The Brtl mouse model for type IV osteogenesis imperfecta improves its whole bone strength and stiffness between 2 and 6 months of age. This adaptation is accomplished without a corresponding improvement in geometric resistance to bending, suggesting an improvement in matrix material properties.
Introduction: The Brittle IV (Brtl) mouse was developed as a knock-in model for osteogenesis imperfecta (OI) type IV. A Gly349Cys substitution was introduced into one col1a1 allele, resulting in a phenotype representative of the disease. In this study, we investigate the effect of the Brtl mutation on whole bone architecture, strength, and composition across a range of age groups.
Materials and Methods: One-, 2-, 6-, and 12-month-old Brtl and wildtype (WT) mice were analyzed. Femurs were assessed at the central diaphysis for cortical geometric parameters using μCT and were subsequently mechanically tested to failure by four-point bending. Matrix material properties were predicted using μCT data to normalize data from mechanical tests. Raman spectroscopy and DXA were used to assess matrix composition.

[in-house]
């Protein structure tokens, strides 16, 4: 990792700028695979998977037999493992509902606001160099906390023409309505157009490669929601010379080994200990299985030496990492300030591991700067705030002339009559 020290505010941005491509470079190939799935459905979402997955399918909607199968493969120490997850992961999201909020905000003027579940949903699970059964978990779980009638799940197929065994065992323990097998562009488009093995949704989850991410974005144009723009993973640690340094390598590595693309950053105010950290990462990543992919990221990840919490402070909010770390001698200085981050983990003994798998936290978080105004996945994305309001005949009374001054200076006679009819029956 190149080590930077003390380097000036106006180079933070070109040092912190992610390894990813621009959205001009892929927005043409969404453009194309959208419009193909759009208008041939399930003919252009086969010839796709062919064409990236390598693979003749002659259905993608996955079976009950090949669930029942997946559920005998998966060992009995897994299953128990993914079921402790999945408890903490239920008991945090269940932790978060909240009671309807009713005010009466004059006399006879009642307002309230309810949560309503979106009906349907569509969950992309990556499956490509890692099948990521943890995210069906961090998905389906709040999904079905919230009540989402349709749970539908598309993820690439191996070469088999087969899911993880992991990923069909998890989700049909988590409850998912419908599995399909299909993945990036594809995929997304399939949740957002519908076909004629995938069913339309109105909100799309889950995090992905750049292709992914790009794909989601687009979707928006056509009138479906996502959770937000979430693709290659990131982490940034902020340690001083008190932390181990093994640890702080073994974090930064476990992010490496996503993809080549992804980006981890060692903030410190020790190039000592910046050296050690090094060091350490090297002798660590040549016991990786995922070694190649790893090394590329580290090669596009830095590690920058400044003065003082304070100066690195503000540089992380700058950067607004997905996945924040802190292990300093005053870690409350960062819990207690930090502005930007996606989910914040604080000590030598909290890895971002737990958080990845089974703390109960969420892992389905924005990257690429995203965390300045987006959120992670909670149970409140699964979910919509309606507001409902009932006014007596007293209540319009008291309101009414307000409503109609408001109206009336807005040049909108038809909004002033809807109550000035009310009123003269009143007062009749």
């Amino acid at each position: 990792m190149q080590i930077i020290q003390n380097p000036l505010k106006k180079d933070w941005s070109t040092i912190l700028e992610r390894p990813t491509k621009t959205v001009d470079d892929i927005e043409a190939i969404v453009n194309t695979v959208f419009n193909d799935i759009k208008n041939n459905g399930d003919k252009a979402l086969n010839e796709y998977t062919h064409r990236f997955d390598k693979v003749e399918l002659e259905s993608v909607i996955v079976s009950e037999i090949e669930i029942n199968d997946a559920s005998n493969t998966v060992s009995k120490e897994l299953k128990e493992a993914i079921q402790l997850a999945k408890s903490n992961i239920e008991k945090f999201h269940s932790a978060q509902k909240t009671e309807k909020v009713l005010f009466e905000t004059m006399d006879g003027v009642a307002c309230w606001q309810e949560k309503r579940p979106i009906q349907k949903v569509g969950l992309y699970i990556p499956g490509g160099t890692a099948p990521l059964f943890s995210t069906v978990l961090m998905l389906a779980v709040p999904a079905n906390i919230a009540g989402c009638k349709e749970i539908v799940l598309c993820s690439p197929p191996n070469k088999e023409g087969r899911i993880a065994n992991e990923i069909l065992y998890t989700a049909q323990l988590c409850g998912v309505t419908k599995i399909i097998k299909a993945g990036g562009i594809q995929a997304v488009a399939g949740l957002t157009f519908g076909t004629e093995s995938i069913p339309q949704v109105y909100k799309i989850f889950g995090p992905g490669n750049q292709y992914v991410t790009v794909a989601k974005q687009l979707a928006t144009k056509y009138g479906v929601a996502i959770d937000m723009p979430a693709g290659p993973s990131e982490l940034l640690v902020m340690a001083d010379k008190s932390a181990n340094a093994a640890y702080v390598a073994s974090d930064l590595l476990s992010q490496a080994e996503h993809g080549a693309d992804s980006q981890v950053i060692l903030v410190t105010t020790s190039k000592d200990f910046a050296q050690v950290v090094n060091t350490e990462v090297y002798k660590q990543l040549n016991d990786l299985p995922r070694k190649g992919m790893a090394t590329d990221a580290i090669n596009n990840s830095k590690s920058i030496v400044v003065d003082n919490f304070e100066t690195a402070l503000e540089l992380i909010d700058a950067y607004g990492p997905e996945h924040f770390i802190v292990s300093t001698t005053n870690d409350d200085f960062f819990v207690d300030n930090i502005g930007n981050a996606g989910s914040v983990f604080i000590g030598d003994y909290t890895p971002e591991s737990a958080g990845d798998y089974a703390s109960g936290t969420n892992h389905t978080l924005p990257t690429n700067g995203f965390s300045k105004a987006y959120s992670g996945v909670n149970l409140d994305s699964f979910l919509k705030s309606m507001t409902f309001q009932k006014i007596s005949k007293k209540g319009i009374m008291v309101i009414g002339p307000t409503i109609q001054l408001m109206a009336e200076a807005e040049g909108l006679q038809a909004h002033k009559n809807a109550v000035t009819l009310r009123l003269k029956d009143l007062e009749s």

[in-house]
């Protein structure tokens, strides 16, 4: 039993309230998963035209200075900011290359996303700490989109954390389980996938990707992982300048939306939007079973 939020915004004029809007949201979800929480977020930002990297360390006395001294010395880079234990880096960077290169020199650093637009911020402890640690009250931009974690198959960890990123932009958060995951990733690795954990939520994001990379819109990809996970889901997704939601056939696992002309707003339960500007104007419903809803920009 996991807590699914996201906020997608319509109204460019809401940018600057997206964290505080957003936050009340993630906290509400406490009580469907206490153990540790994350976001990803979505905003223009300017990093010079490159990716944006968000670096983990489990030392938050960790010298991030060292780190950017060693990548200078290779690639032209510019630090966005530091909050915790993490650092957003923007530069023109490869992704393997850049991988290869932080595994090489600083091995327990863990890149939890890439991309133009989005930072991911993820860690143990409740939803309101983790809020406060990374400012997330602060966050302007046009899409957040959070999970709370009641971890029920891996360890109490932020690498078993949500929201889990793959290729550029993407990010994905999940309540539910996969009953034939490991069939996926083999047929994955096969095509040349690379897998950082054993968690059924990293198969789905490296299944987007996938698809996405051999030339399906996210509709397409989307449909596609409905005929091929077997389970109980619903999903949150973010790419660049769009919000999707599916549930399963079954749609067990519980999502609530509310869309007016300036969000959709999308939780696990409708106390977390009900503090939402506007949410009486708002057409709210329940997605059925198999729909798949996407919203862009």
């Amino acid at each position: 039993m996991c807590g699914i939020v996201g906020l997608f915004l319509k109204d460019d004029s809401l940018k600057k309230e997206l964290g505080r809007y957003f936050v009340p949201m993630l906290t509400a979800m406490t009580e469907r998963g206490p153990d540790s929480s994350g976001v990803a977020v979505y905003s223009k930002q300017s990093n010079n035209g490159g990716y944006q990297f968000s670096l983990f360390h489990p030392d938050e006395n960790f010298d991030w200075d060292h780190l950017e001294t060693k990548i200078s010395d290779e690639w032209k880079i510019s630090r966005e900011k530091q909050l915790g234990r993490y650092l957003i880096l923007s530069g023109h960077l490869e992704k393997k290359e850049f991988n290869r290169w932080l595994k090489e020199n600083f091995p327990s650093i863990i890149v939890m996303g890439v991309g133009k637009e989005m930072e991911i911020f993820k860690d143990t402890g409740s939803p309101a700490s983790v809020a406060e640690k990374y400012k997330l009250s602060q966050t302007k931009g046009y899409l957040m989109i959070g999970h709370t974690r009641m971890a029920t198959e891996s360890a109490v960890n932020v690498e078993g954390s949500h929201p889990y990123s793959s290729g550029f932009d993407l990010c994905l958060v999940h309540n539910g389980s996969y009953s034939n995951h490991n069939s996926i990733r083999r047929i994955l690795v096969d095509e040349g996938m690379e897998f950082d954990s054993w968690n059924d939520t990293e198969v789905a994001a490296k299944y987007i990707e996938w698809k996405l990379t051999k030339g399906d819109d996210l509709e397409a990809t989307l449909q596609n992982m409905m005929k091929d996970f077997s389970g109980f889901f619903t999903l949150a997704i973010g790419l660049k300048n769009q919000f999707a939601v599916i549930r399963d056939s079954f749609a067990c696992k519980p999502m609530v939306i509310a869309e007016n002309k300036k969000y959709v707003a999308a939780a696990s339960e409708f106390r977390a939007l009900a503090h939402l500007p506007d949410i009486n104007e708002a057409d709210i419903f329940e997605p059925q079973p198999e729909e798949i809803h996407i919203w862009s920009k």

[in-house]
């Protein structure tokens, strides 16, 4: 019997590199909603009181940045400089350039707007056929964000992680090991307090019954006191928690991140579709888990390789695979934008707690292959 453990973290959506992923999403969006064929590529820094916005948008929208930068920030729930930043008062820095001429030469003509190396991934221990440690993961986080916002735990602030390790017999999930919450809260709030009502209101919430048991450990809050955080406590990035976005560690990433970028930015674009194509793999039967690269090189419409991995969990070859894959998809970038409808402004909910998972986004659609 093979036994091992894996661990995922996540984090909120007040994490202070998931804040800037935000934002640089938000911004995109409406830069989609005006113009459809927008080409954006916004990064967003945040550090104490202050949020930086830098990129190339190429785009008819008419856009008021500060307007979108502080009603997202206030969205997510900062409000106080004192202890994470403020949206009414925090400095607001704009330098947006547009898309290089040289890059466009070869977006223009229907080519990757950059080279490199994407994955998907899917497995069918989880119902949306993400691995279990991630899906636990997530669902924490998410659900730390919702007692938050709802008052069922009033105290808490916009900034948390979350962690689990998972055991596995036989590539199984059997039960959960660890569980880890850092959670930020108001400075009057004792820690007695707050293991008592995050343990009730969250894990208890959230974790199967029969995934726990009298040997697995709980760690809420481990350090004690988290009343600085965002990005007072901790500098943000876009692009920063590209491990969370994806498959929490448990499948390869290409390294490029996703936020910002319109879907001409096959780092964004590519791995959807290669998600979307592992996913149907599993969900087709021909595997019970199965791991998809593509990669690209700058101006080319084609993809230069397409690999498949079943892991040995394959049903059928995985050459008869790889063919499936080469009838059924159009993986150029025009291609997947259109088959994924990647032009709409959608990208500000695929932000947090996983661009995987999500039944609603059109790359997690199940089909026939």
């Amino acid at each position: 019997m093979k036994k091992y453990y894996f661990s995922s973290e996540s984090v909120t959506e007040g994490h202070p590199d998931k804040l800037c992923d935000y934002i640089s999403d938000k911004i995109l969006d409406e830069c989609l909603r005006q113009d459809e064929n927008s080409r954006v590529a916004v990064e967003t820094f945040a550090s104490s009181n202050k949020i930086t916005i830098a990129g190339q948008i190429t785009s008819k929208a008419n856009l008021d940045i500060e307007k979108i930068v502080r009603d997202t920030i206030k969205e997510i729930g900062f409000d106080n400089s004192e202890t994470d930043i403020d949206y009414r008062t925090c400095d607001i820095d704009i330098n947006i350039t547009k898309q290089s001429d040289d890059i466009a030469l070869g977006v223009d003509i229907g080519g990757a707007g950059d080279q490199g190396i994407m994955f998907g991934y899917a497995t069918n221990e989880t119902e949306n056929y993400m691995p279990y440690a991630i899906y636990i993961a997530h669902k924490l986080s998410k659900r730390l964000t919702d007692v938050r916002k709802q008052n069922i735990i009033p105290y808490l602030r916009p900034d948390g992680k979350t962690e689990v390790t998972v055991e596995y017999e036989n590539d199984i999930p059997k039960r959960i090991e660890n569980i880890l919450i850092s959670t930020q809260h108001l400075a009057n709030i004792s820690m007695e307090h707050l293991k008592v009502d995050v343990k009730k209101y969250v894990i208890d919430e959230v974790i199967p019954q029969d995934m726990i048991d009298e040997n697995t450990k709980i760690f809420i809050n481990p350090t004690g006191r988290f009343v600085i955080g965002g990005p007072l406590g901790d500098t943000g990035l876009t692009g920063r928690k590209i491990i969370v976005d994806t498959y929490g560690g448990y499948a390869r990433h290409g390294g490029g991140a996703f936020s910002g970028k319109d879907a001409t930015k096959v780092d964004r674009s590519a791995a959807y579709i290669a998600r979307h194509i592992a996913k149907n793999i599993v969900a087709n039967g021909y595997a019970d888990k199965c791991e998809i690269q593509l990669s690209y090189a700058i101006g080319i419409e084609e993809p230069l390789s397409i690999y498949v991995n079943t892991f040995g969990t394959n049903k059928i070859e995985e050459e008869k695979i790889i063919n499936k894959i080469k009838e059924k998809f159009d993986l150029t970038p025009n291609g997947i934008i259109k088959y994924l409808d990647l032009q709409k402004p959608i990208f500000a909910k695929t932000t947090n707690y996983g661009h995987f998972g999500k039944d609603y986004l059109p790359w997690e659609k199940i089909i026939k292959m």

Results: Our findings show a postpubertal adaptation in which Brtl femoral strength and stiffness increase through a mechanism independent of changes in whole bone geometry. These findings suggest an improvement in the material properties of the bone matrix itself, rather than improvements in whole bone geometry, as seen in previous mouse models of OI. Raman spectroscopic results suggest these findings may be caused by changes in mineral/matrix balance rather than improvements in mineral crystallinity.
Conclusions: Our findings parallel the currently unexplained clinical observation of decreased fractures in human OI patients after puberty. The Brtl mouse remains an important tool for investigating therapeutic interventions for OI.